Newspaper Archive of
The Ortonville Independent
Ortonville, Minnesota
October 6, 1998     The Ortonville Independent
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October 6, 1998

Newspaper Archive of The Ortonville Independent produced by SmallTownPapers, Inc.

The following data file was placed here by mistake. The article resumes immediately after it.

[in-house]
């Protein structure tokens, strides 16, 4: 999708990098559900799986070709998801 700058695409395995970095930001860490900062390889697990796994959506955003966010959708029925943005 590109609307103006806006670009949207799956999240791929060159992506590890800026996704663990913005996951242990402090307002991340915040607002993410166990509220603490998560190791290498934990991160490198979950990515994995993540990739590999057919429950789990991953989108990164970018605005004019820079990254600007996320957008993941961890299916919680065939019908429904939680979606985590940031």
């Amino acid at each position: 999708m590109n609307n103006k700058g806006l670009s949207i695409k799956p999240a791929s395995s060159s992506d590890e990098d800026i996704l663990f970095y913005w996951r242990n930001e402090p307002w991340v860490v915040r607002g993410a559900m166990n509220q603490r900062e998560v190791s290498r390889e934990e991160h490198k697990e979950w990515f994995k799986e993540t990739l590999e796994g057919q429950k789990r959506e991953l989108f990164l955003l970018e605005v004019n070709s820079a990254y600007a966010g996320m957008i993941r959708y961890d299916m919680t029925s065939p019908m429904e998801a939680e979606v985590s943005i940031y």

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Editorial comment GUEST EDITORIAL... It all starts with newspapers It all starts with newspapers. It has been written that a newspaper at its best is a community talking to itself. The newspaper's coverage of meetings and events, investigative journalism that uncovers important issues, and strong opinion pieces that offer points of view and courses of action, are most often the starting point of discussion within a community. The theme of National Newspaper Week is "It all starts with newspapers," a statement that gets right to the heart of our business. As recorders of activities large and small within %, the community, as the community's watchdog and often spokesperson, a newsl: Lper DmVS a crucial role in day-t, -day e in every city, town and village in the country. Beginning with a birth announcement, nelsp ioers start their coverage o:  3PIe's lives at the earliest event. "" at coverage continues throughout a person s life, recording accomplishments, failures, milestones and finally, death. As a keeper of the stories of a community, the newspaper is there at the start, and the finish, and remains the only effective instrument for such record-keeping. Most pro{ects in the community are truly launched v lher obiectives and fund-raising goals are splashed across the pages of the local newspaper, residents about the need that has been identified, and telling them how they can get involved. Coverage in the newspaper of such aspects as fund-raising initiatives, door-to-door campaigns and construction schedules help the readers stay in touch with the projects from start to finish. As they begin their search for an important household item, consumers usually turn to the pages of the newspaper to study advertisements and promotions placed by local merchants. When planning trips, readers turn to the newspaper for information about possible destinations, accommodations and other travel information. When looking for a new home or attempting to sell their present house, people find the pages of the newspaper the best place to start. The classified section of any newspaper is the first source for people looking for employment. As always, it all begins with newspapers. For many people, their first job is as a newspaper carrier. Their first field trip in school is often a visit to the local newspaper, and for information for a school project on current events, their first stop is the newspaper. It all begins with n- ALL s'rA'rs  newspapers. N.e,d N,,,,.pW..k. Ck,t. 10. 1e Many people develop a life- long love of reading by picking up a newspaper each day to find out about the important news, follow the procre of their favorite teams, check out the views o! a top columnist, or to read their favorite comics. That habit of reading the newspaper is an important step in building J iteracy skills, as well as keeping a person well-infor ed on the issues of the day. A good newspaper offers something for everyone, whether it is coverage of an election race, reports from council and school board meetings, display or classified advertising, or strong opinion writing that educates and excites the reader. When it comes to creating an informed, educated, productive and opinionated community, it all starts with newspapers. -Frank McTighe, President Alberta Weekly Newspapers Association 10 12 14 22 CLUES ACROSS 1. Music term 4. Groove 8. Possessed 10. Sacred text 11. Doctor of Education, abbrev. 12. Muse of lyric and love poetry 13. Nastiest 14. Driving 15. Harass 18. Busybody 20. Indian music 22. Indian term of respect 23. Hung jury result 24. Manuscript evaluator 25. Not ours u 5 11 21 CLUES DOWN 1. Wager 2. Pilfer 3. Legendary piece of furniture 5. League 6. Tag 7. Reverse the outcome 9. Flower 16. Bantu 17. Reequip 19. Brazilian seaport 21. American state SOLUTIONS ACROSS 1. Tacet 4. Rabbet 8. Had 10. Bible !1. Edd ! 2. Erato 13. Snidest 14. Teeing 15. Hassle 18. Kibitzer 20. Raga 22. Sahib 23. Retrial 24. Reader 25. Theirs SOLUTIONS DOWN 1. Table stakes 2. Cabbage 3. The Round Table 5. American 6. Badge 7. Turn the tables 9. Daisy 16. Swahili 17. Rearm 19. Bahia 21. Utah CA980001 AI Kubousek retires 31 years at Otter Tail AI Kubousek of Big Stone City retired this year after 31 years with Otter Tail Power Co. He started with OTP June 7, 1967. Otter Tail work history: Jamestown Plant employee, Jamestown Divi- sion Accounting Assistant, Hallock Division Office Manager, I Canby Division Office Manager, I Milbank Division Manager and.l Legislative Representative,, I Legislative Affairs. Special remembrances: Working with the South Dakota governor's office on economic development, working with Big Stone Plant employees to encourage establishment of corn plant near Big Stone, and the opportunity to establish relationships with legislators in St. Paul. Retirement activities: Golf, fishing, gardening, and travel. " Family: Wife Lynda; sons Kirk and Kyle. Harvest rush is on - use extra caution The rush hour is on to get harvested crops to market. The Minnesota Department of Transportation urges motorists to use extra caution in rural Minnesota during this time. Mn/DOT advises motorists to: * Buckle up. * Be aware of your surroundings; watch for slow moving traffic. * Be extremely careful during periods when visibility is limited - such as nighttime and when its raining - and to use your headlights. * Avoid taking risks by obeying all traffic signs and posted speeds. * Watch for mud and other debris. Persons who deposit mud on the roadway are responsible for its removal. Mn/DOT will clean up roadways at the request of the local law enforcement officials; however, Mn/DOT may bill the responsible party for the cleanup service. Attention senior drivers The Ortonville Area Senior Citizens are again sponsoring AARP's 55 Alive/Mature Driving 4- hour refresher course on Oct. 8th. It's an evening class at the Senior Center beginning at 6 p.m., ending at 10 p.m. and is open to all persons 50 years of age and older. Enrollees must have completed a full eight hour driver's safety course previously. Pre-registration is recommended to insure a place in the class and you may do so by calling the Senior Center at 320-839-3555. This is your opportunity to renew your driving skills and to continue to qualify for the insurance discount being offered to drivers age 55 and older by all companies writing policies in the State of Minnesota. If your residence is in another state, contact your agent for any savings they may offer. Lanks a million Dear Mr. R0s: I'm the 24th child of 24. All of my sisters and brothers have the same morn and dad. My 75 year old parents have been together since they were 9. They married when they were 15 and are still married, although they are very, very ill . My dad has had 4 heart attacks and 7 strokes, with one triple by-pass surgery. My mom has only had 2 heart attacks and 1 stroke. But the reason I'm writing is because I need money to go see them . It has been a year. I need $200. Please, can you help? Ms. L. M .... The Advertiser, Ames, IA Dear Ms. M.: If your letter sounds incredible, it's because it is. I might believe that between your mother and father they have had 8 strokes and 6 heart attacks. I might even believe that they married at age 15 and have been married 60 years, with 24 children as a by- product of that marriage. What I can't understand is why your 23 older brothers and sisters won't pool their resources and send you $200 so you can visit your folks. That's less than $9 per sibling and that's why I'm turning down your request. I might be an old fool, but I'm an old fool who didn't part with $200. Dear Mr. Ross: About 12 years ago a woman by the name of Margaret Carson wrote you from Vancouver, Washington. She asked for money, not for herself, but for the impoverished children in her neighborhood who were forced to go to school without socks or underwear. She had correctly surmised that used clothing stores (Goodwill, Salvation Army, etc.) have many items for poor children but NOT socks or underwear. Margaret felt sad to see the number of children who passed by her house with no socks and ragged clothes. In your wisdom, you sent her a check to purchase socks and underwear and there began a service to little children, which continues to this very day! I know all this because I came to that school, Hough Elementary, as a school counselor in 1989. Margaret and her husband, Bill, continued over the years to save money and when they were able, they would again stock me up with socks and underwear for "our" children. Today, there is an agency that fills this need. And possibly very much due to Margaret's first request to you, it is perceived as a need and not a luxury. I wish that I could just send a smile from one of the children who has benefited. For example, one day not long ago, I took two smelly, wet, mismatched adult socks off a 7 year old boy and gave him a warm, dry, new pair that fit. Such joy on his face!! After all these years, such experiences still bring tears to my eyes and I always feel so privileged to be the one who gets to do this work. In closing, I want to let you know that Margaret's husband died of cancer in January and now she, too, is ill. She has given so much to us. I wish I could think of some way to give back just a little. Then it occurred to me that a letter from you, saying how important she and Bill have been to us, would mean so much. My guess is that a letter like that would bring endless joy to her remaining days. Ms. S. S .... The Columbian, Vancouver, WA Dear Ms. S.: I couldn't have said it any better than you have, so I'm printing your letter in my column. That's because for one brief moment today millions of readers across the country will read of the fine contribution Margaret Carson and her husband made to the children in their community. They may even think, "Now there's a truly gracious couple who knew the meaning of kindness." I'm sure everyone will join me in saying, "Thanks a million, Margaret and Bill, for all that you have done. You made a difference, a big one and we're proud of you.*" Editor's note: check your local radio station for Percy Ross' call of the day and visit his web site at Write Percy Ross, PO Box 39000- B, Minneapolis, MN 55439. Include your phone number and the name of this publication. All letters are read. Only a few are answered in this column; others may be acknowledged privately. Let's talk about ... ...... :: The following is a monthly artide submitted by the Big Stone County Women's Advocacy Resource Center. Services available include support, referrals and legal advocacy to victims of domestic violence. For more information, to schedule an appointment or to inquire about upcoming support groups call the Ortonville office, 839-2331. 24 Hour Crisis Line: 1- 800-974-3359. "What a Victim's Advocate does" A Chat With An Advocate We are here to listen... not work miracles. discover their own strengths... not to rescue them and leave them still vulnerable. We are here to help victims discover what they are feeling... not to make the feelings go away. We are here to help a victim discover they can help themselves... not to take responsibility for thent We are here to help a victim identify their options.. not to decide for them what they should do. We are here to discuss steps with a victim... not to take the steps for them. We are here to help a victim We are here to help victims learn to choose... not to make it (mnecessary for victims to make dcult choices. Author unknown For help or information call the Women's ARC at 839-2331 or the crisis line, 1-800-974-3359. Letters to the editor Dear Editor, I am the band director for the RTR (Russell, Tyler, Ruthton) high school band. On Friday, Sept. 25th our football team hosted the Trojans. It was Homecoming for the Knights which means the band puts on a half- time show. I was very impressed with the fans from Ortonville. When my band finished their half-time performance and passed by your stand you applauded them. I was shocked. Yes the hometown fans applauded them but the band members are their sons and daughters. It's not very often the band members are acknowledged for their efforts by members of another community. Most of the time when we play pep band we are just (I hate to say it) background noise. I commend all of you for your thoughtfulness, it gave my band members and me a boost. A lot of work and practice went into Friday's performance and I thank you for showing your appreciation for our efforts. I would also like to thank the Trojans and coaches for their flexibility in working with us, it was helpful to have an extended halftime. Thank you. Sincerely, Kathy Peterson RTR High School Band Director PRINTING Is Our Business THE ORTONVILLE INDEPENDENT The aMystery Begins ... Will you be an agent? Inde JEAI Publisher JAMES D. Managing EditOr Editor 8 NIKKI Ad an( ROBERT Plant ARLENE Office Manag TAMMIE Corn RYAN Reportar/Ad MIKE Photographer PHIL BLAK Layout pressmen KRISTA NANCY 6, l00';'ve Pndk Pom SUBSCRIPI:ION $25.00per year in Parle, Traverse Minnesota, Grant and I in South Dakota. counties in Dakota. All others Postmaster: Send The Ortonvflle, -AM. SUBSCRIPTIONS J Stone, Lacc February .............. 21.00 IIIrch ................. :!2.19 Aprl| ................... 20.11 Muy .................... 111.73 June ................... 16.8S July .................... 14.57 brmtry ............ 29.00 March .................. 26.61 April .................... 24.t9 May ..................... .21,77 June ................... 19.35 July .................... 16.93 N.L AREA OUTSlOE OF I February .............. 33.00 March ................. 30.2 S April ................... 27'.$0 May ..................... 24.71 dunl ................... 22.0P July ..................... 19.2$ The Publisher sllglt canges or that do not advertisement. The for other errors or connection with an stdctly limited to advertisemant in any or the refund of any Church Pictures - 5 p.m. Friday (Anad brought in later mity.) OFFICE HOOIIS A Monday: Tuesday: Letters to the community Letter wittars Independent reserves and/or condense paper .also reserves publish whk:h it rght be Letters printed or typed I address and ten Addresses and not be published. Letter writers themselves to one Please keep letter over 350 words ADvl. The Ortonville If an individual zation charges for event, for an item or be considered newspaper. would cease to paper receives for single paper sales ink and paper product, it paper cost cost of ink and a products to the andt snecular business SS. ADS: We any advertising jusUfy our A News: Our as fully and staff's opinions A Editodals: roSm ' other stimulate our readers. editor are thoe of offmr expressed in lions may be own views, Call 320-839-3761 claeelfled Ortonville Page 4 -00\